EVERGREEN, Colo., May 2, 2013 (GLOBE NEWSWIRE) -- The average true price of a one-way ticket has increased by nearly 30% since 2008, according to a study by Boyd Group International. The data also indicates that recruiting a "low cost" carrier to an airport may do little to lower overall fares.

The report shows that the average base one-way fare, including federal fees and taxes, increased to $219.50 in the fourth quarter of 2012, up 12.5% percent from 2008. However, the real cost is up 29.1%, due to airlines charging for commonly-used and previously-free services.

"Today, the fare is just the down-payment," noted Michael Boyd, chairman of the Colorado-based consulting firm. "It's estimated that ancillary fees for services such as first-bag check, early boarding, 'preferred' seating, etc., on average adds approximately 15% to the base fare of a one-way trip." He added that while ancillary fees are not popular, they are more consumer-friendly than traditional across-the-board fare hikes. "Airlines today are profitable largely due to the revenue streams from these fees."

Airports in the fourth quarter with the highest cost of air travel, based on fares paid per mile, included Dallas/Love, Cincinnati/Northern Kentucky, Memphis, Houston/Intercontinental, Cleveland and Tulsa.

Based on these data, airports cannot expect that recruitment of a "low-cost" airline is a panacea to high fares. In fact, of the ten highest-fare airports, eight have at least one such incumbent carrier. "Southwest captures almost 40% of the Tulsa market, yet in terms of fare cost per mile, that airport is the sixth-highest in the nation."

In the fourth quarter of 2012, Los Angeles was the nation's largest passenger airport, with almost 9.6 million local passengers. Chicago/O'Hare and Las Vegas ranked second and third, respectively. The report ranks the 100 largest airports by passengers, average ticket prices, and – most importantly - comparative cost of air travel charged on a per-mile basis.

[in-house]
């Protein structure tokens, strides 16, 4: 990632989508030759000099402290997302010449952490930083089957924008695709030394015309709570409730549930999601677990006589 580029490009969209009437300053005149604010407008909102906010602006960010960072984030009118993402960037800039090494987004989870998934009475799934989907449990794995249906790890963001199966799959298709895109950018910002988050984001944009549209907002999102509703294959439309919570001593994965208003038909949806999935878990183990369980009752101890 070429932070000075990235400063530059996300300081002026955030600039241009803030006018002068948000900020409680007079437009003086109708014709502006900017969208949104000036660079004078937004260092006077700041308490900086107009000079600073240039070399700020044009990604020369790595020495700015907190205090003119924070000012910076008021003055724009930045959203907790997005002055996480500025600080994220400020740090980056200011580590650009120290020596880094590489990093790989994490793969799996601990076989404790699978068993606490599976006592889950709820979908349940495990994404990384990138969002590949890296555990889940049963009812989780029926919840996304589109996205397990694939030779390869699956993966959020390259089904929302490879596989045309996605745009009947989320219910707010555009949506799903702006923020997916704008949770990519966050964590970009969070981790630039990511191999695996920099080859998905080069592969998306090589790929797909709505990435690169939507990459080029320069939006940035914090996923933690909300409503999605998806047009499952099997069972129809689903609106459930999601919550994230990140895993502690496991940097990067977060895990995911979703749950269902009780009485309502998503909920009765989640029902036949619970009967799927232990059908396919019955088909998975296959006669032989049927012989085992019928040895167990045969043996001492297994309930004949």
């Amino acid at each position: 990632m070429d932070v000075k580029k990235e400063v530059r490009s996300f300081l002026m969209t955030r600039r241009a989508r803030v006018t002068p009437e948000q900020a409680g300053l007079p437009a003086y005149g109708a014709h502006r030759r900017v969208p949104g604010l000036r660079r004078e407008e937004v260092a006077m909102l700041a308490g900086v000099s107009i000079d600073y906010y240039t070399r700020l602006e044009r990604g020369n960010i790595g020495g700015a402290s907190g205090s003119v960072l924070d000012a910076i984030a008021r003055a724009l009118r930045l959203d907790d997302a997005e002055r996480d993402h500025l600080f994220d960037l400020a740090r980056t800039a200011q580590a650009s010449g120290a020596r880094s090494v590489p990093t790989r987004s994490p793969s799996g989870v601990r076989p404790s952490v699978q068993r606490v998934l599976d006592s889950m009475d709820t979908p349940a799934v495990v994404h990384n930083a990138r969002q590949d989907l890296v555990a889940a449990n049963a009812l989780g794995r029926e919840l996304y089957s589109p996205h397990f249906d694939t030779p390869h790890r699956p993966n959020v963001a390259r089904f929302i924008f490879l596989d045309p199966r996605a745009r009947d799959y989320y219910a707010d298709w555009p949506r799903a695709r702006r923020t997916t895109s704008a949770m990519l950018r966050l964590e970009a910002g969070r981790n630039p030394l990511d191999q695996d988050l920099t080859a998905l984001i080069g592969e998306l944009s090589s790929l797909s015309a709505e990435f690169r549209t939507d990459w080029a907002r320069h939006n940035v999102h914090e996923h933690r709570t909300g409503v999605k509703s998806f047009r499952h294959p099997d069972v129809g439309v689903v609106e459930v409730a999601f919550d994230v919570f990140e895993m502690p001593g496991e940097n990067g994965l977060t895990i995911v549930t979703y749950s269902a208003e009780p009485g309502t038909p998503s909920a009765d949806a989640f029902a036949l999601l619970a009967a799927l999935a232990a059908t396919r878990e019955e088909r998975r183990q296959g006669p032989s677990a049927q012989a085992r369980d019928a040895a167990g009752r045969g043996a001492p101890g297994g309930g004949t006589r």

"Comparing average ticket prices between airports is not a valid metric," the report states. The geographic location, traffic mix, length of average passenger trip and size of the market vary widely between airports, skewing simplistic ticket-price comparisons. "Newark consumers pay much less for air travel than do consumers in Tulsa – 17.3 cents per mile compared to 21.1 cents – a 22% differential – but the average passenger trip from Newark is 1,938 miles – 67% longer than the average trip from Tulsa." Therefore the average ticket spend is much higher in Newark, but the cost of the air travel is less.

The full Boyd Group International report is now available and can be accessed by logging on to www.AviationPlanning.com and clicking on the report link.

Michael Boyd (303) 674-2000
Boyd Group International,
Inc. 78 Beaver Brook Canyon Road,
Evergreen, Colorado  80439